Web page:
Gurpreet Randev: Bollywood Babies


Dealing With Gender Preferences

Is blue really better than pink? Some seem to think so.

I’m feeling some trepidation about writing what I’m about to write but I’m sure I’m not the only one who has to deal with this and maybe we need to talk about it.

To make a long story short, my mother really wants me to have a boy.

Scratch that. I should say, my entire family of the older generation really wants me to have a boy. Like really, really badly. To make my point about how earnestly they want a boy, let me repeat a conversation I had with my aunt a few days ago. I’m currently visiting family in Calgary and asked my aunt when she’d be coming to Ontario to visit me. “When you have a boy,” was her reply. So naturally, I asked her what about if I have a girl? Her response was something similar to, “Don’t dare utter such nonsense and curse your tongue.” It wasn’t said in English so I can’t provide an exact translation but it was along those lines. And the thing is, she really meant it. When my daughter was born, another aunt congratulated me by saying, “Well, it’s only your first and you’ll have a boy next time.”  Ummm…thanks, I think???

I guess you can say I’m used to hearing these sorts of comments and hadn’t given it much thought until I recently saw an article in the Globe and Mail about “gender disappointment” felt by parents. I can’t relate to that but I can’t help but think about my own experience in dealing with family members. It appears from my own personal experience that it’s pervasive across the South Asian culture. This has been the case for generations and from what I understand, this preference historically evolved due to the large dowries required for a daughter’s weddings, limited education or employment opportunities for women, and the fact that sons were the ones who inherited ancestral land while carrying on the family name. It seems that because of these sorts of limitations, daughters were often born into this world more as a burden than a blessing. Bear in mind, I’m not speaking about religion but rather the culture I’m born into. It’s important to note that the two are very different in their regard of gender.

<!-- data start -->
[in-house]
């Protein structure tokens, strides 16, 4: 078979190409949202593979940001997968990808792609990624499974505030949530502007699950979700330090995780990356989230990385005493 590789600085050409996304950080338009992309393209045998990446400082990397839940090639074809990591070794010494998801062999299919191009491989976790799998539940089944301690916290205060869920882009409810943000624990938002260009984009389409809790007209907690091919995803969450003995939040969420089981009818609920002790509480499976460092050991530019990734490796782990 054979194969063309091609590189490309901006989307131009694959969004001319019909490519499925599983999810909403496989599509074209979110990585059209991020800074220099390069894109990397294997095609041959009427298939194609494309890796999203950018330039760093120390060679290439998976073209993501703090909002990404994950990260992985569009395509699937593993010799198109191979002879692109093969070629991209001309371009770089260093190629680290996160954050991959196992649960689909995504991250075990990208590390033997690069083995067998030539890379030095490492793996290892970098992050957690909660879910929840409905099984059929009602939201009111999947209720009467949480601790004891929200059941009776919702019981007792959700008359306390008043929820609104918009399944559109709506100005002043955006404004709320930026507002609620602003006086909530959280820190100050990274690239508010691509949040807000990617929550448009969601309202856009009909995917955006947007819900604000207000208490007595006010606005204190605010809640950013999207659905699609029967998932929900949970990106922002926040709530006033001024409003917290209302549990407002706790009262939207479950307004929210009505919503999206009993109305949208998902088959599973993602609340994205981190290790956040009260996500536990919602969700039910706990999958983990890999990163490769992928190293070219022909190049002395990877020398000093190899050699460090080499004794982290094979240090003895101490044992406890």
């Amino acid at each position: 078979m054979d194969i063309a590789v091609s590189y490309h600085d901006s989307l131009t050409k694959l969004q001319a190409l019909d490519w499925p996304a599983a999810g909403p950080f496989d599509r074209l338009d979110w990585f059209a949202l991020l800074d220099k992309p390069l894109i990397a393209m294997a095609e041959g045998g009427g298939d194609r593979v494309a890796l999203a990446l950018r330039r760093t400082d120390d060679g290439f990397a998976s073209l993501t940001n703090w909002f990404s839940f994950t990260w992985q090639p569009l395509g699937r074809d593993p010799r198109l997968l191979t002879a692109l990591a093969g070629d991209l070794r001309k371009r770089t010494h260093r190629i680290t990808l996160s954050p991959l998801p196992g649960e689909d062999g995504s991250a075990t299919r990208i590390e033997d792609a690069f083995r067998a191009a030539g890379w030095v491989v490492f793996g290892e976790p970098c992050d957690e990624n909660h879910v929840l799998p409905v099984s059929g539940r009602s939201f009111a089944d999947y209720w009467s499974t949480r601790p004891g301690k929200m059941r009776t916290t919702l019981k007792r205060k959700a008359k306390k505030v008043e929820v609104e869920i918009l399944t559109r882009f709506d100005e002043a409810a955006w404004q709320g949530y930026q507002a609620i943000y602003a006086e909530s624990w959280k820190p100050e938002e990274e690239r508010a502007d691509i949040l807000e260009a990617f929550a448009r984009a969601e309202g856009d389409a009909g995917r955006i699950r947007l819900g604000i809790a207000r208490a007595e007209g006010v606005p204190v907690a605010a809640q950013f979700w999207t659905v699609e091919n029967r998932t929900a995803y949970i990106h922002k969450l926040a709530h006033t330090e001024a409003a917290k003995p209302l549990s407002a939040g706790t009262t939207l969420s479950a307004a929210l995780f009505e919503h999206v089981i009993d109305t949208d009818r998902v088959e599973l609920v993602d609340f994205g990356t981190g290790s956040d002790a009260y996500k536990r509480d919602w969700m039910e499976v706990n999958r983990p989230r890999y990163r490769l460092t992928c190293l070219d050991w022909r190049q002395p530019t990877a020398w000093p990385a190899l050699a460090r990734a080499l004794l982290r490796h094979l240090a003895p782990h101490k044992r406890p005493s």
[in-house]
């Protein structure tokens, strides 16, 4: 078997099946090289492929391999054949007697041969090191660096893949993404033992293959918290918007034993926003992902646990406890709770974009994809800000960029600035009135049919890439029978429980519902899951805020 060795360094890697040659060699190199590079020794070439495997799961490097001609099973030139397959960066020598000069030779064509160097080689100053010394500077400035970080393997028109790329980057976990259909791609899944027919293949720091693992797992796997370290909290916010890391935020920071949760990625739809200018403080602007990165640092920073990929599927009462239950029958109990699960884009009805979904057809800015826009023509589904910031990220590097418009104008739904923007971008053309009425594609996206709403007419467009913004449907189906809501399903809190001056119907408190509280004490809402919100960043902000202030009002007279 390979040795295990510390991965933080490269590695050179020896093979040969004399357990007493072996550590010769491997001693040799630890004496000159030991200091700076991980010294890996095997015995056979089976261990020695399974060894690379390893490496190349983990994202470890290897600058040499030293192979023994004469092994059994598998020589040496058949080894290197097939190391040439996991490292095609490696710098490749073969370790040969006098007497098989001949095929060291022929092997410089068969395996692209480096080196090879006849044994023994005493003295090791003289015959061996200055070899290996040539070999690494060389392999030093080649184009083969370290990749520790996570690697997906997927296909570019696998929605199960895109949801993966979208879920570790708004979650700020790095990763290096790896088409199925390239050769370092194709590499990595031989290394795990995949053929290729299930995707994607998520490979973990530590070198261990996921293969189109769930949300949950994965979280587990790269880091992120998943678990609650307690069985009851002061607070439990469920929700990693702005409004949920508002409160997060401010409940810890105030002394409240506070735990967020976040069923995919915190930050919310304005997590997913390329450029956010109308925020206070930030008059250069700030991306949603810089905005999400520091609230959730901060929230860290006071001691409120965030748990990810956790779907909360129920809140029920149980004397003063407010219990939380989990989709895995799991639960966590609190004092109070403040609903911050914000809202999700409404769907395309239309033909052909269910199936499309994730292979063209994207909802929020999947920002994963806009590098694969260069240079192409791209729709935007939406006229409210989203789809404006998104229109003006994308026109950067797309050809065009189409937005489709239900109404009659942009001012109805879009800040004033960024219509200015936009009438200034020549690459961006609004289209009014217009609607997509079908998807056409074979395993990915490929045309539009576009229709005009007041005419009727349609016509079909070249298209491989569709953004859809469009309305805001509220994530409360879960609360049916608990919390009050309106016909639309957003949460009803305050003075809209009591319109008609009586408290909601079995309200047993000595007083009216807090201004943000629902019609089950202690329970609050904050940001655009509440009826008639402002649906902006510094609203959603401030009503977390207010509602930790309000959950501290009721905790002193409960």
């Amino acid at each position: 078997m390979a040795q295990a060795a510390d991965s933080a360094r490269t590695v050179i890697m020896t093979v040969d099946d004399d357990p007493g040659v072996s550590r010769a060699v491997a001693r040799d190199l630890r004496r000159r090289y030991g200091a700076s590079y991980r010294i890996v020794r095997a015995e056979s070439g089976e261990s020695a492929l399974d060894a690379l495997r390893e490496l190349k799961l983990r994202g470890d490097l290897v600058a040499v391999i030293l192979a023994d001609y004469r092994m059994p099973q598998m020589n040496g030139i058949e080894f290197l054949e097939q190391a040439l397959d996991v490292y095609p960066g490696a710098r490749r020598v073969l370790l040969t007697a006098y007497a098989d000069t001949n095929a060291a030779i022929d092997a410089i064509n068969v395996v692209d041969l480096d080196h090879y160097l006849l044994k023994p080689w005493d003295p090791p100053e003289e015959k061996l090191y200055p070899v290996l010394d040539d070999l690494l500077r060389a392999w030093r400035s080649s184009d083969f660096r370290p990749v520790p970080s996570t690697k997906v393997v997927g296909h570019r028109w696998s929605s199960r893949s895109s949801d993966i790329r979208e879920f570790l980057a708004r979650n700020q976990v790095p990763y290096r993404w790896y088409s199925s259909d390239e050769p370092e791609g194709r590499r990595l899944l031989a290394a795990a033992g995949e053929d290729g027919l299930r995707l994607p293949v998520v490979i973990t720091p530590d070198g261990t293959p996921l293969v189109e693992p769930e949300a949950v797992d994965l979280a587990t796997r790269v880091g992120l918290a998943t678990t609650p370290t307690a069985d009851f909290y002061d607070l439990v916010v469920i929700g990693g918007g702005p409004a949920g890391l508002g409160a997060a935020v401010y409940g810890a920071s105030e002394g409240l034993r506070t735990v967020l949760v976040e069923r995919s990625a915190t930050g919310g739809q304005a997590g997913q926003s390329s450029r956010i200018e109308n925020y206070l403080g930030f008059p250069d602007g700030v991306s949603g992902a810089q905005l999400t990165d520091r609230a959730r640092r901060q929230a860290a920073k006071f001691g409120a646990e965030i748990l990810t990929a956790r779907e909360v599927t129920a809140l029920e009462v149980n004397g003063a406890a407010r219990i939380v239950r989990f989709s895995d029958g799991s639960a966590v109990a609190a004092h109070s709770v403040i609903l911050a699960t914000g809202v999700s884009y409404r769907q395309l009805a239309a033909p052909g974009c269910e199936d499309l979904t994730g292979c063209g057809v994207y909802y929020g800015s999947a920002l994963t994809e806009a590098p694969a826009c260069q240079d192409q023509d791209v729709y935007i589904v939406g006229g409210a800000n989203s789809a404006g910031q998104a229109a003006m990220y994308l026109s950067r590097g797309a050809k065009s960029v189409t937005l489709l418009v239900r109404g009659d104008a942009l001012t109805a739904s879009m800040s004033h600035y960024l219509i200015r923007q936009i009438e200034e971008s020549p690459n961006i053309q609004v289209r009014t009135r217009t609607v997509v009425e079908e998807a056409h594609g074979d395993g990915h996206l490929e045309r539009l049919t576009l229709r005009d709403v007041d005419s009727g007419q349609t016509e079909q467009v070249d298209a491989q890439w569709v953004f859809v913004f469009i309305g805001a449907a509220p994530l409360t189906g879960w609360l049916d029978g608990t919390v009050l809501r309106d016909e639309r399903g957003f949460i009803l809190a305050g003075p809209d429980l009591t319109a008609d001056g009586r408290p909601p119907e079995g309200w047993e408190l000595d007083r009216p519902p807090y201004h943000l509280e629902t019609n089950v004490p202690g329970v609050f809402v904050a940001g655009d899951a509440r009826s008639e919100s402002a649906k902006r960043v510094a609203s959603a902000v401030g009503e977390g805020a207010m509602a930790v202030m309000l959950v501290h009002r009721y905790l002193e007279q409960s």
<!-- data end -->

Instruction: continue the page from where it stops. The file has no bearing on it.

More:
At the same time, it does appear that attitudes are gradually shifting as the world continuously changes and the rights of women are improving all around the world, including India. I know as a Canadian, I have never once been made to feel like a burden to my parents, regardless of what cultural preferences they may have. While I am grateful to grow up in a place and time where my gender does not limit what I hope to accomplish with my life, I know that is not the case for millions of women around the world. Perhaps because of that, a preference for sons can still be found in my culture—a relic from days past that is hard to shake.

Another case in point. When boys are born into a family, sweets are widely distributed to friends and family by the grandparents. No sweets were distributed when my daughter was born. I’m not saying my daughter isn’t loved – she is spoiled and coddled and cherished by her grandparents. However, culture dictates that sweets are only distributed when boys are born and going against that means being the talk of the proverbial town. Not something to be taken lightly, that’s for sure. And definitely not for the faint of heart. In fact, one family member did it over two decades ago and people still attribute his unlucky breaks to that instance. It’s almost funny in the fact that it’s so incredibly ridiculous.

And the really strange thing is, I don’t find myself as angry as I feel I should be. I feel I should be incensed. I feel like I should be hooting and hollering about the injustice and discrimination and just plain meanness of it all. But I just can’t do it. I know my mom loves her girls as much as she loves her son. Not to mention that her granddaughters have become her life. In all honesty, I can’t help but feel some sympathy for her. I know how hard it was for her—my brother was born twelve years after me and I know she constantly felt judgment by others for her inability to mother a son. I remember myself having to constantly hear about her ‘poor, son-less self.’ I think it’s that fear of the same for her daughters that has her hoping for the Y chromosome so badly.  It is because I know this that instead of anger, I can only feel sadness.

I can’t help but feel some sadness that my mom will never really understand when I say I wanted a girl when I was pregnant with my first child. She will never really understand when I say I want another girl now that I’m pregnant again because I want my daughter to have a sister. She still feels the weight of the culture to have a grandson and can’t understand why I can honestly say that I feel none to have a son. I just don’t care. Maybe it’s because I can see it for the nonsense that it is in today’s day and age.

Regardless, it’s not something that I can blame her for either. Her experiences have shaped her just as mine have shaped me. What I really am is grateful—grateful that no matter what, she raised me to cherish the very thing she fears. I love my culture but I will not let it control how I feel about my children. And no matter what, my daughter will always know that—irrespective of what culture may dictate.